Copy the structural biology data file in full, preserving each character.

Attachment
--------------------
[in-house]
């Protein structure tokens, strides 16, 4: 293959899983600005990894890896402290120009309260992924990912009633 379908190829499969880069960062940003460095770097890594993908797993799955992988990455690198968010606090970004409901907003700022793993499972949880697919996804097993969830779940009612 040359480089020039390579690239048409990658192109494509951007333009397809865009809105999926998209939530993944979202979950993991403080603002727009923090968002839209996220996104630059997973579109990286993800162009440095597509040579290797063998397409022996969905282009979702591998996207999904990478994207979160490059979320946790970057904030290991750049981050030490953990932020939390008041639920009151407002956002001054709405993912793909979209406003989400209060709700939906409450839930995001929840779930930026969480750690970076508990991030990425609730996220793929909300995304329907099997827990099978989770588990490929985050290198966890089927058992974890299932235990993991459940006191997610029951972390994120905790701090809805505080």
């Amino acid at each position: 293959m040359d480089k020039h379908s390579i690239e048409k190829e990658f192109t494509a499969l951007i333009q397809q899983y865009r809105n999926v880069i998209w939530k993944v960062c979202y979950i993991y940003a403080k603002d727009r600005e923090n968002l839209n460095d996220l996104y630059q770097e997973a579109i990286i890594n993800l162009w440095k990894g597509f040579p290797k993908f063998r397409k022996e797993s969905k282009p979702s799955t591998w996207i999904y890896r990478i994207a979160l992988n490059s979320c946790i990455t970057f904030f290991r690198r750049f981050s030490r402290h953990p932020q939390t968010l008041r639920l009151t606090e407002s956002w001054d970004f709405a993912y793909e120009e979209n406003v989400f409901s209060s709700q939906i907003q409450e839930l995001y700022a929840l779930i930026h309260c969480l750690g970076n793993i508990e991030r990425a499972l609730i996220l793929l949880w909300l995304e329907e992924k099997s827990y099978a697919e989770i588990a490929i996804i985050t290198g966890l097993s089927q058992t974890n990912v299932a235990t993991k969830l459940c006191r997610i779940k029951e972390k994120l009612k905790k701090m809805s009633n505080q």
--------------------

[in-house]
């Protein structure tokens, strides 16, 4: 293959899983600005990894890896402290120009309260992924990912009633 379908190829499969880069960062940003460095770097890594993908797993799955992988990455690198968010606090970004409901907003700022793993499972949880697919996804097993969830779940009612 040359480089020039390579690239048409990658192109494509951007333009397809865009809105999926998209939530993944979202979950993991403080603002727009923090968002839209996220996104630059997973579109990286993800162009440095597509040579290797063998397409022996969905282009979702591998996207999904990478994207979160490059979320946790970057904030290991750049981050030490953990932020939390008041639920009151407002956002001054709405993912793909979209406003989400209060709700939906409450839930995001929840779930930026969480750690970076508990991030990425609730996220793929909300995304329907099997827990099978989770588990490929985050290198966890089927058992974890299932235990993991459940006191997610029951972390994120905790701090809805505080």
């Amino acid at each position: 293959m040359d480089k020039h379908s390579i690239e048409k190829e990658f192109t494509a499969l951007i333009q397809q899983y865009r809105n999926v880069i998209w939530k993944v960062c979202y979950i993991y940003a403080k603002d727009r600005e923090n968002l839209n460095d996220l996104y630059q770097e997973a579109i990286i890594n993800l162009w440095k990894g597509f040579p290797k993908f063998r397409k022996e797993s969905k282009p979702s799955t591998w996207i999904y890896r990478i994207a979160l992988n490059s979320c946790i990455t970057f904030f290991r690198r750049f981050s030490r402290h953990p932020q939390t968010l008041r639920l009151t606090e407002s956002w001054d970004f709405a993912y793909e120009e979209n406003v989400f409901s209060s709700q939906i907003q409450e839930l995001y700022a929840l779930i930026h309260c969480l750690g970076n793993i508990e991030r990425a499972l609730i996220l793929l949880w909300l995304e329907e992924k099997s827990y099978a697919e989770i588990a490929i996804i985050t290198g966890l097993s089927q058992t974890n990912v299932a235990t993991k969830l459940c006191r997610i779940k029951e972390k994120l009612k905790k701090m809805s009633n505080q």